Same Sex Adoption in North Carolina

Aug 4, 2010

North Carolina does not recognize same sex marriage.  But, does that mean that same sex couple cannot adopt children?  The short answer is that no one really knows. 

The most recent North Carolina case on the subject does not provide us with much of an answer. In that case, a Durham County judge allowed one partner of a same sex couple to adopt the biological child of the other partner.  The couple later split up.  Then the biological mother tried to undo the adoption to keep the child away from her former partner, the same person that she had previously helped adopt her child.

Ironically, the biological mother challenged the adoption on the ground that same sex adoption was not valid in North Carolina.  (There is no mention of whether she appreciated the irony).

The Court of Appeals was in a perfect position to decide whether North Carolina allows same sex couples to adopt children.  But, they punted.  Instead of deciding that issue, the Court went to great lengths to explain why the case was not about same sex adoption.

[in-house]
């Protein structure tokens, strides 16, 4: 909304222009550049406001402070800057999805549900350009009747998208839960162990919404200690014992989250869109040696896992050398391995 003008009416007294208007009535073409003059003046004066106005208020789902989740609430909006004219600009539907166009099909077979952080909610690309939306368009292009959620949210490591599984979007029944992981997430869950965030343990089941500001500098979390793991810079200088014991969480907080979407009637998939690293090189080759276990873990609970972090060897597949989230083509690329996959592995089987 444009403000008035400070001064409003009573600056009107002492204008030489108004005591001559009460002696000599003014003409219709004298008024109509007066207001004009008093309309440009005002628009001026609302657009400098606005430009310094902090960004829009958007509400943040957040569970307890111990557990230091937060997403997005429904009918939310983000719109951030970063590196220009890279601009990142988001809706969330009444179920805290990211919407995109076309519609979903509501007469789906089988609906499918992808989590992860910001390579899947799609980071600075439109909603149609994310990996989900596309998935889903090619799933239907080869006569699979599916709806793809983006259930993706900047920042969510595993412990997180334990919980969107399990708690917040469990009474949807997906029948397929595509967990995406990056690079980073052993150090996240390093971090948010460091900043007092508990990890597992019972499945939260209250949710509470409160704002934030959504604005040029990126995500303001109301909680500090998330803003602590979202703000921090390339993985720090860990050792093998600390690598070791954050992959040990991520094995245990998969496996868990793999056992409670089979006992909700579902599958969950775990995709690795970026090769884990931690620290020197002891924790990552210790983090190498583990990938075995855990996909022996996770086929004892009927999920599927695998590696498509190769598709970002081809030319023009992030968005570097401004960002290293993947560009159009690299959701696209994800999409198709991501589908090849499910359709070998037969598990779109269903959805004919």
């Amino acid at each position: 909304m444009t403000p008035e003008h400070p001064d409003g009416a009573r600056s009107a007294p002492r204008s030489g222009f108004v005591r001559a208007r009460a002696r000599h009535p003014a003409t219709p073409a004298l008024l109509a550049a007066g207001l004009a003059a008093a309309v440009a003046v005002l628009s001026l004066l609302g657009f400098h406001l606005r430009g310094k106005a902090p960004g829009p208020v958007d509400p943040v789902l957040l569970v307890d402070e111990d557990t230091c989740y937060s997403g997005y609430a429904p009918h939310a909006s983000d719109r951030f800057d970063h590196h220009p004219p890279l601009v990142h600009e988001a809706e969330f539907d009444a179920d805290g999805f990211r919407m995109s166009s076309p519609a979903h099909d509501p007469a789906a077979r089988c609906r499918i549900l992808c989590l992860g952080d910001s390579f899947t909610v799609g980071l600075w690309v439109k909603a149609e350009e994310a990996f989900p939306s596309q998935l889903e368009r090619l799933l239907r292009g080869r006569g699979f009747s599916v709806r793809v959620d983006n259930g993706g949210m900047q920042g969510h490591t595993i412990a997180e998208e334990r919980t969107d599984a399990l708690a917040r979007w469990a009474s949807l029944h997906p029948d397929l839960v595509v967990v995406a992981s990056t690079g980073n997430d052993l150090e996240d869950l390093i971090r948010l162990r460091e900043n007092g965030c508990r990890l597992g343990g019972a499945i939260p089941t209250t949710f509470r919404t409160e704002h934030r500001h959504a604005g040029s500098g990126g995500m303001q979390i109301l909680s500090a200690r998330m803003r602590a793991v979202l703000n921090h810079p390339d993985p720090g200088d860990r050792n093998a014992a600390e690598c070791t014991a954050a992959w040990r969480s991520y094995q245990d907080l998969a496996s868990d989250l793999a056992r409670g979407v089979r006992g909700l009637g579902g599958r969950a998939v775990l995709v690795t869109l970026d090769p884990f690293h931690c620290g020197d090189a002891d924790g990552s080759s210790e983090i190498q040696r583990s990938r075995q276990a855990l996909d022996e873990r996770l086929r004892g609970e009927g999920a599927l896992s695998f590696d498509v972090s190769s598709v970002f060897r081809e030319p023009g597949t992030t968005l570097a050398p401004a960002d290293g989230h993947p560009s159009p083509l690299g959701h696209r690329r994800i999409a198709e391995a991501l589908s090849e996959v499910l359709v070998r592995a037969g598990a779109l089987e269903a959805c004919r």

Nonetheless, they held that that the adoption was valid.  So, for now, the second highest court in North Carolina has given its tacit approval to same sex adoption in North Carolina. 

However, the North Carolina Supreme Court has decided to review the Court of Appeals’ decision.  That decision is expected by the end of the year.  So, North Carolina’s position on same sex adoption may not be settled. 

As a further complication, the word among attorneys statewide is that some judges in some counties will approve same sex adoptions, and some will not.  These judges are interpreting the adoption statues differently.  So, whether a same sex couple gets to adopt a child may currently depend on what county they live in and which judge is hearing their case. 

All of this puts the onus on the Supreme Court to settle the issue for same sex couples and judges across the state.  If you are in a same sex relationship and want to adopt a child in North Carolina, consult a family law attorney to help you navigate this unsettled process. 

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